The Invisible Work of Healing

“Your ankle has been through a lot. It is healing, and healing takes time. Your ankle is not doing nothing,” said Annie, the competent, kind physician’s assistant.  

At my second post-op appointment with the surgeon, I inquired about physical therapy. Still unable to bear any weight on my ankle due to a complicated fracture and subsequent surgery, I was eager to know when I could begin exercising and strengthening my ankle. The thought of keeping it still and immobile seemed counterproductive to getting stronger.  

Annie studied my chart and responded, “Well, you are only four weeks out. It will be a while.” I pointed out that it was four weeks and five days from my surgery. Almost five weeks! 

She looked at me with what bordered on pity, “Oh, you are one of those people who are going to count it all out.”  Yes, indeed…I am counting the days…each day…every day…until I can return to walking, strength, and greater independence.  

Many of us are actively engaged in the process of healing, whether it be physical, emotional, or spiritual. Everywhere I turn, I encounter people who are recovering from various injuries, illnesses, and wounds—COVID and other viruses persist and infect, friends and family are experiencing grief from the loss of loved ones, and others are simply exhausted from the stresses of living through the past several years. Injuries and illnesses come in all shapes and forms.  

If you, like my ankle, have been through a lot, remember that healing takes time and energy, which we often underestimate. Healing has its own timeline. Even when it seems like nothing is “happening,” our bodies, minds, and spirits are working extra hard. Much healing occurs inside out. 

The conversation in the surgeon’s office was a valuable reminder that my ankle and body are laboring through the invisible work of healing. Tissues, cartilage, and bone are forming inside my leg while it remains stabilized. Special bone cells repair and remodel my bones when I sleep (fascinating!). It takes immense energy to pay attention to my every physical movement to safely maintain my balance to avoid another fall. Showering, taking care of bodily needs, and simply moving from one space to another is quite an undertaking. It is remarkable how much sleep I have required throughout the recovery process.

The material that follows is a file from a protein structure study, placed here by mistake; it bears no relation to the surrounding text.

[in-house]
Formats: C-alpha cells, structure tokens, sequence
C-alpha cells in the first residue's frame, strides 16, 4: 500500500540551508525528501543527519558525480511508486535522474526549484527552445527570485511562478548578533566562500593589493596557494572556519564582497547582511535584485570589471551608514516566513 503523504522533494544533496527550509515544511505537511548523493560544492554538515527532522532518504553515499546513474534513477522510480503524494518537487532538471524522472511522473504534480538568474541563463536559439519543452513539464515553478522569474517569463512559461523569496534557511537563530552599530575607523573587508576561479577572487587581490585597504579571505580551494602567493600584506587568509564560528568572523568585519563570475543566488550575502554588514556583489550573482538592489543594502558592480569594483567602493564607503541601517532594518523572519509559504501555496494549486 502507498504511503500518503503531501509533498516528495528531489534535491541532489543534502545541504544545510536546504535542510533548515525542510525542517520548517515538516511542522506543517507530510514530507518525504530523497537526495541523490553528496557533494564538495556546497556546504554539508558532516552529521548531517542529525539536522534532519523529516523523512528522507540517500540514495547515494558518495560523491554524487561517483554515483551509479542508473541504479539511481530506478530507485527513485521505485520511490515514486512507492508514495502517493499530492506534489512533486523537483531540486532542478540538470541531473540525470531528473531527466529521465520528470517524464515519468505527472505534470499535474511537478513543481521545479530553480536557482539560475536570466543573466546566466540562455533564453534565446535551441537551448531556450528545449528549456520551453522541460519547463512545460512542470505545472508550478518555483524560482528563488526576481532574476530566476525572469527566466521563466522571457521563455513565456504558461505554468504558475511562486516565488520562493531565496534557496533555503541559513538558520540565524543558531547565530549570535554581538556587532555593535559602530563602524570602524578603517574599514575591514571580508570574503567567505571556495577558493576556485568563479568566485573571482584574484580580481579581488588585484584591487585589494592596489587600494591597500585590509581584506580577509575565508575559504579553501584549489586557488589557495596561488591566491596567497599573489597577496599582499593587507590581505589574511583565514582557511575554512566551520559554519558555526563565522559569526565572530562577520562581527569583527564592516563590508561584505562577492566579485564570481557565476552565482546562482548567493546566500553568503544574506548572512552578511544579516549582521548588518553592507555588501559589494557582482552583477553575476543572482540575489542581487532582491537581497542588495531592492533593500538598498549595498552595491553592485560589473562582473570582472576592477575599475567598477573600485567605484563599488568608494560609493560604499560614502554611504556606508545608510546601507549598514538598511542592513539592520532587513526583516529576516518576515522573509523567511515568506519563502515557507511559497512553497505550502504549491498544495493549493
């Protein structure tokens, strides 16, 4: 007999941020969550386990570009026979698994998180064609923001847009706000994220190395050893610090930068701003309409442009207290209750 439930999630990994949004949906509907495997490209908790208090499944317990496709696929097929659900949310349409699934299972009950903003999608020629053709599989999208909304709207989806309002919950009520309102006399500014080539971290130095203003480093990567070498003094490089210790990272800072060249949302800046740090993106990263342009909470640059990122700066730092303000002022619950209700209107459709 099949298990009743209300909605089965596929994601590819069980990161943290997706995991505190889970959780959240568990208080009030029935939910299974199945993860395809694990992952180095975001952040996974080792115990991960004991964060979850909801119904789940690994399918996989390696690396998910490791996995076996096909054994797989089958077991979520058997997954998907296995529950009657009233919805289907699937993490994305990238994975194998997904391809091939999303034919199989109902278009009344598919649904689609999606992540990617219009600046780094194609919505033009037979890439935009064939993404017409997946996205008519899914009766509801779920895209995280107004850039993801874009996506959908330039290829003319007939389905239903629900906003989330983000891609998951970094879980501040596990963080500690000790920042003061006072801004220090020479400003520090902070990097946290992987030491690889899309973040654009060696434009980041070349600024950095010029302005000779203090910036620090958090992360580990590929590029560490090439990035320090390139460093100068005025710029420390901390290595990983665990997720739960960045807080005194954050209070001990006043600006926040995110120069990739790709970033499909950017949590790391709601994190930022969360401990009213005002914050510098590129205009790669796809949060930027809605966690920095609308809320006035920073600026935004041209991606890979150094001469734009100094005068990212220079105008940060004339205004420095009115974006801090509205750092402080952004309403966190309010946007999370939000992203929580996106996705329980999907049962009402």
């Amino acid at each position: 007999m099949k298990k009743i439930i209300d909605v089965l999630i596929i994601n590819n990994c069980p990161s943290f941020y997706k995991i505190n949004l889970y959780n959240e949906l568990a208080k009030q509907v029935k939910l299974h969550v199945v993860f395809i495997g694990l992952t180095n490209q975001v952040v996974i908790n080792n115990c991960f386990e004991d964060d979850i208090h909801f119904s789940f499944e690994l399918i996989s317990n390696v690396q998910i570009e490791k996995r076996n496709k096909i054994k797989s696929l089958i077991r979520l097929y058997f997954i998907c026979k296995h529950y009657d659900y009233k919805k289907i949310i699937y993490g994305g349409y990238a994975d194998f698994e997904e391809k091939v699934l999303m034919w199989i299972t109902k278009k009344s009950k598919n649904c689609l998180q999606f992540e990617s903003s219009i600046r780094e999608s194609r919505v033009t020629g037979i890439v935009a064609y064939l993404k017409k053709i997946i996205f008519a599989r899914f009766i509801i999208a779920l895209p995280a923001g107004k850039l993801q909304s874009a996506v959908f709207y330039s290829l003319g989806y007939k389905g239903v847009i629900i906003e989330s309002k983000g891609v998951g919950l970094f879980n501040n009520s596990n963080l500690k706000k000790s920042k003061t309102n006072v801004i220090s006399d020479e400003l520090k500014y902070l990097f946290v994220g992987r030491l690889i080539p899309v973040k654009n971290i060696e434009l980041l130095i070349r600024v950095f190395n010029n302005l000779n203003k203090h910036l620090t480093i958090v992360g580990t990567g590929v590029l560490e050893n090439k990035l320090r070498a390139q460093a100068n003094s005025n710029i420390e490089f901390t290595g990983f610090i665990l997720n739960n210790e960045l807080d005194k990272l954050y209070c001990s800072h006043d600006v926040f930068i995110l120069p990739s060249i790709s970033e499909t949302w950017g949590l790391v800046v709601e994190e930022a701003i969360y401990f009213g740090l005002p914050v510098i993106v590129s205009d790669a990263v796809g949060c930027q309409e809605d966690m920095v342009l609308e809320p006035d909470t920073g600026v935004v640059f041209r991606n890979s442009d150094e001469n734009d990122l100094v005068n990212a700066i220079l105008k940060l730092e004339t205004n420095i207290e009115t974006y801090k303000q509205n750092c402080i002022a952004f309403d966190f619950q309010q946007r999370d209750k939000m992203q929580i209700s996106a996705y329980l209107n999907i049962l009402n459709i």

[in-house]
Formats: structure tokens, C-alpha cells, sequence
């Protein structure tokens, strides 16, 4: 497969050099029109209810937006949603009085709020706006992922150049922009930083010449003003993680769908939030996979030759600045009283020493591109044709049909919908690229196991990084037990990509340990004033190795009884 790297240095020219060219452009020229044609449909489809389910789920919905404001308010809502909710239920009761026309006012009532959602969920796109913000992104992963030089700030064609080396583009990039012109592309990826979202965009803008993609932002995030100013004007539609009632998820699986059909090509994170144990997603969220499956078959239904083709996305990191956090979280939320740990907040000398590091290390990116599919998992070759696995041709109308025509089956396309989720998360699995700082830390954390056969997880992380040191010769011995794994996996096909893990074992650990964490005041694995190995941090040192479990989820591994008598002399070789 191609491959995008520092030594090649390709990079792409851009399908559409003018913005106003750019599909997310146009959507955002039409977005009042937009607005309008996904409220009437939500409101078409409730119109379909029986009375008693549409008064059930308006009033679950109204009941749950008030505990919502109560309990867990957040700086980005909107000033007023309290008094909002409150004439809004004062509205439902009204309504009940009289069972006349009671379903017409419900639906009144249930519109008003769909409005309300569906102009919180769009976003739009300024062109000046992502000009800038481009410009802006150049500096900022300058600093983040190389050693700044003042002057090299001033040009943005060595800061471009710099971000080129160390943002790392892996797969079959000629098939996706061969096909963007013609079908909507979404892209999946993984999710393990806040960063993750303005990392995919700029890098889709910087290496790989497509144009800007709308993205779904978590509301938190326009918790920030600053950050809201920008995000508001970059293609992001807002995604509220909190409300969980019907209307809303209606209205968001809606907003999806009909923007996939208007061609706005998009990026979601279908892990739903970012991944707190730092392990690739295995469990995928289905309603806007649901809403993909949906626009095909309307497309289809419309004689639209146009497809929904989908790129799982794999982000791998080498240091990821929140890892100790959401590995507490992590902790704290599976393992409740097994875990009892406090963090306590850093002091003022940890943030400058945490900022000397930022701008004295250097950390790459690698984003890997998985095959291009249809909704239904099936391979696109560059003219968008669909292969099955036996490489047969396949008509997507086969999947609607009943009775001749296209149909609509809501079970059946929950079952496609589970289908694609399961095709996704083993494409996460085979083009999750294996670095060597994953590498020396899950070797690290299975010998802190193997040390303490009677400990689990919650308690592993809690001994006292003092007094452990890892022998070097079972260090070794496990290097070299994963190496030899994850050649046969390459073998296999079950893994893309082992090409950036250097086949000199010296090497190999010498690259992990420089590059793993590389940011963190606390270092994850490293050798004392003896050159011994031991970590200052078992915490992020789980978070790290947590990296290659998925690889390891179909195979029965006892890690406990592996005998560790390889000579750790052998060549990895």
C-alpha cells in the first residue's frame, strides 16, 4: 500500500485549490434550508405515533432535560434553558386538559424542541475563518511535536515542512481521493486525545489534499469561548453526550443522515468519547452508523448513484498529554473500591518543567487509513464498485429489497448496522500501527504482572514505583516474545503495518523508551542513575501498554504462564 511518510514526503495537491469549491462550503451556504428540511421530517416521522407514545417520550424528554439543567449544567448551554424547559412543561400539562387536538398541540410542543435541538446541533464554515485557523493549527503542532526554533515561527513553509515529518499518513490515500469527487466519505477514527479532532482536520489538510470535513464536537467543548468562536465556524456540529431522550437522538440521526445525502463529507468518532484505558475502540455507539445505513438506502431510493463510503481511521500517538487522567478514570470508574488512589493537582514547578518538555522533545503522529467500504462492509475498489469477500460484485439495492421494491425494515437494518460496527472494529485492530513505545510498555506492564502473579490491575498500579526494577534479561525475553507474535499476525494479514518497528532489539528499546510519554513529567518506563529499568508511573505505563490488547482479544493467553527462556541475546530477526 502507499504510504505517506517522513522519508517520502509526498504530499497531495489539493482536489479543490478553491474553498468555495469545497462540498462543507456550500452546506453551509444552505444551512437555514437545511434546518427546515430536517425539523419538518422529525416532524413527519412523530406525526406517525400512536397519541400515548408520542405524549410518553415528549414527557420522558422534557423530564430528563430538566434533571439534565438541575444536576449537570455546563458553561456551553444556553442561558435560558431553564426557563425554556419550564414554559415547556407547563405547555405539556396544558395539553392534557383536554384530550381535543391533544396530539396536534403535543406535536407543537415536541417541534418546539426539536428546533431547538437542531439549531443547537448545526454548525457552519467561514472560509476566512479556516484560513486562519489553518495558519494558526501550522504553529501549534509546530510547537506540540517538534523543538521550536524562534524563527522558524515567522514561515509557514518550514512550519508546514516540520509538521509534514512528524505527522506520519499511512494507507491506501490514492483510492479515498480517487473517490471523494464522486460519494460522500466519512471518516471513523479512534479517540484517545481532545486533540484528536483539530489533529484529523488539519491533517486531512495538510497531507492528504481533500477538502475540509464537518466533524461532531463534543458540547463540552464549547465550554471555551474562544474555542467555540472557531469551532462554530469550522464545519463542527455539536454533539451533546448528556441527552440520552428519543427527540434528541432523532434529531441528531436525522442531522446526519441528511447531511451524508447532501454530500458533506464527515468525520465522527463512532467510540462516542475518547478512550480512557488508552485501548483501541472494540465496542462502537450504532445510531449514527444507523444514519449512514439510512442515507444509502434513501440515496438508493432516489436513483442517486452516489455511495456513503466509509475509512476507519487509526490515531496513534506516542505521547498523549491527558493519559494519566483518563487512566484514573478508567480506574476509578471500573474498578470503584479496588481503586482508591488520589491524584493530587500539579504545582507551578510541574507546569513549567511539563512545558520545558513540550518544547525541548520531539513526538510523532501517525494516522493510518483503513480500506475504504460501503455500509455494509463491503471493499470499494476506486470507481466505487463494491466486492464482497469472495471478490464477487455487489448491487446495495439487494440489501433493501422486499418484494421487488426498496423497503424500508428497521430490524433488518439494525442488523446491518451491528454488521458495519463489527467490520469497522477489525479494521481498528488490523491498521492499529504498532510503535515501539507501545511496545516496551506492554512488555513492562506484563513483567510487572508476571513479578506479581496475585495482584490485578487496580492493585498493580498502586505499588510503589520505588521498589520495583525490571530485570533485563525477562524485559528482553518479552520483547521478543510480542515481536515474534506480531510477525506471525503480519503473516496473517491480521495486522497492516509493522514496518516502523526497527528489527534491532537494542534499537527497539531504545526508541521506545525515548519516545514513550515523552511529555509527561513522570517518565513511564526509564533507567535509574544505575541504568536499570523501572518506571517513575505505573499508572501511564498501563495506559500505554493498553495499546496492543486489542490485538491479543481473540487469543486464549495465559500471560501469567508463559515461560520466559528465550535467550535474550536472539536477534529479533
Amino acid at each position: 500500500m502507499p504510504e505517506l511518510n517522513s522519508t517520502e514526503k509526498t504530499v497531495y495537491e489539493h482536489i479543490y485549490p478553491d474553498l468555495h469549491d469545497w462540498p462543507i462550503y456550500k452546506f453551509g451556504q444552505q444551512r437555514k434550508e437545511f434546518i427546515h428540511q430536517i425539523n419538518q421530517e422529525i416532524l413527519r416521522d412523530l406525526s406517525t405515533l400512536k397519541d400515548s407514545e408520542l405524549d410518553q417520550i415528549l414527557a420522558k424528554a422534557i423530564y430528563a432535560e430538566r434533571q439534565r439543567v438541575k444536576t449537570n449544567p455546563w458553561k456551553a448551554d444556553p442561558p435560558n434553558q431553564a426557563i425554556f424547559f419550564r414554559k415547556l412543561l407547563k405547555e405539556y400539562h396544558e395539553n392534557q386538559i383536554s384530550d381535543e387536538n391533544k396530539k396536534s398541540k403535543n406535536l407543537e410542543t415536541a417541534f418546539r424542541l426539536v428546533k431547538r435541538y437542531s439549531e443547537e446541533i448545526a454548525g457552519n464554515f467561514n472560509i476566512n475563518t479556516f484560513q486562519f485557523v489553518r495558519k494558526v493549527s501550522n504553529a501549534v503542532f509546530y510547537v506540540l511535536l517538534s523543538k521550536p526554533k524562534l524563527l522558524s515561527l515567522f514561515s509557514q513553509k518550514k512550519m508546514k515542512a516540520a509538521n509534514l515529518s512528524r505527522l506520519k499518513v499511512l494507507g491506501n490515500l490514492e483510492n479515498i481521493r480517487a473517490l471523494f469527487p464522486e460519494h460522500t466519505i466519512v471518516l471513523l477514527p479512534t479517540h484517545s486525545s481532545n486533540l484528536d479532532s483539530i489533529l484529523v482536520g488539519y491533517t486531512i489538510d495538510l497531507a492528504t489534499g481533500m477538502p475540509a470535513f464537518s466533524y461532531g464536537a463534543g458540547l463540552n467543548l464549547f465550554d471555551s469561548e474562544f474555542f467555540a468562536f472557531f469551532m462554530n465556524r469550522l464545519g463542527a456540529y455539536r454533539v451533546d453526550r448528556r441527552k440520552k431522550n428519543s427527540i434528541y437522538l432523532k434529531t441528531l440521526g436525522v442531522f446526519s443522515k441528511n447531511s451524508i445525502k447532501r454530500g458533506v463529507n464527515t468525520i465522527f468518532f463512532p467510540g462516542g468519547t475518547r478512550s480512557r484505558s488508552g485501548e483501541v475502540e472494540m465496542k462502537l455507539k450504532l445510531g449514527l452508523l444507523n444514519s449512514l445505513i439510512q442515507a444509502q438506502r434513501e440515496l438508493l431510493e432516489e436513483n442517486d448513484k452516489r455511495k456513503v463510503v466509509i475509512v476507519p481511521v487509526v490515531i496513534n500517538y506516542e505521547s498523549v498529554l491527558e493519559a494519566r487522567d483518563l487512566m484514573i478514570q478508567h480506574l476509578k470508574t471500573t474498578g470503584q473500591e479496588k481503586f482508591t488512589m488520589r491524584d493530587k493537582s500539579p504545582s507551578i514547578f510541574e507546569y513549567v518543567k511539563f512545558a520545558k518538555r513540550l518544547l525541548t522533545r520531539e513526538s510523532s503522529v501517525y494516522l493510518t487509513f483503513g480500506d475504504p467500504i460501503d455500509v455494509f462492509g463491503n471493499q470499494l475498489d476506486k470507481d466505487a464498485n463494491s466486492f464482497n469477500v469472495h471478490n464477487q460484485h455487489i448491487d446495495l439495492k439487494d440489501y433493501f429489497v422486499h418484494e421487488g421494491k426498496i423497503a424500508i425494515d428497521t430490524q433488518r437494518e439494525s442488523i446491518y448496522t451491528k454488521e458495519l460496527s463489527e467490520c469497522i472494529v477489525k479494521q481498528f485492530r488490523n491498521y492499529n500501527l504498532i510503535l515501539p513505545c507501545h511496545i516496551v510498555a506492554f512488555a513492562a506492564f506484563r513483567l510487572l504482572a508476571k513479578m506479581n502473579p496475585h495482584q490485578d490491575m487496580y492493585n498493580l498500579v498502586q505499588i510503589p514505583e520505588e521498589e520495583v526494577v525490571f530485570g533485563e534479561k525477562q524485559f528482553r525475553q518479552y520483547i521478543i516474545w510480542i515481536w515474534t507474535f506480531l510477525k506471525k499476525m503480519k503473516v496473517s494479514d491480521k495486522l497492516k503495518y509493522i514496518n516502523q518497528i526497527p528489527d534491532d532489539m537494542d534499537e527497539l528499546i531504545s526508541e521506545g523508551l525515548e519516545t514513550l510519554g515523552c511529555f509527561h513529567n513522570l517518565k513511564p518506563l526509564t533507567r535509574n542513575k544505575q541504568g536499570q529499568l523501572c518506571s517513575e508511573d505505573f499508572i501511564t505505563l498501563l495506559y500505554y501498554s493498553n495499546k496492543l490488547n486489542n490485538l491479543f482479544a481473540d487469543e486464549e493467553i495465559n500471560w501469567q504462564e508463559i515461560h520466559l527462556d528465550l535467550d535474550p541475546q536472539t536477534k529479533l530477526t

So, friends, if you are healing, I offer you prayers for rest, patience, and self-kindness. Remember that you are accompanied by a Loving Presence that is helping you. The Invisible work of healing is happening.  

Remembering Loved Ones

As I age, I have a growing awareness of how we are accompanied by loved ones who have passed on into new life. This week, the Christian tradition celebrates saints- those whom we have loved and who have gone before us. All Saints Day is November 1, but many churches will celebrate on Sunday, November 6. I invite you to take a moment and give thanks for those loved ones who have died.

In that spirit, I share with you a poem I wrote on the day of my father’s memorial service in Cape May, which gave me a glimpse of how we are surrounded by a “cloud of witnesses.”

Love Lives On

Sitting on the gray gravel bulkhead

beside the harbor where generations

have hoisted sails, started boat motors, volunteered in countless ways,

we gather to honor our father

with prayers, stories, even Bruce Wilson Trivia,

reflecting on a life lived fully to the end.

He is gone.

When the ceremony concludes,

we stand to embrace

the many Cape May friends

who share intertwined relationships and memories.

Then someone points skyward.

Though there is no rain,

a rainbow appears overhead

radiating red, orange, yellow, green, blue, indigo, and violet.

Forming a glistening upside-down arc.

“It’s your father sending us a sign!” someone exclaims.

But I sense that there are many of them gathered –

beautiful, beloved souls that have passed –

creating a colorful smile that shines down on us all,

reminding us that though they are gone,

They are here.

Love lives on.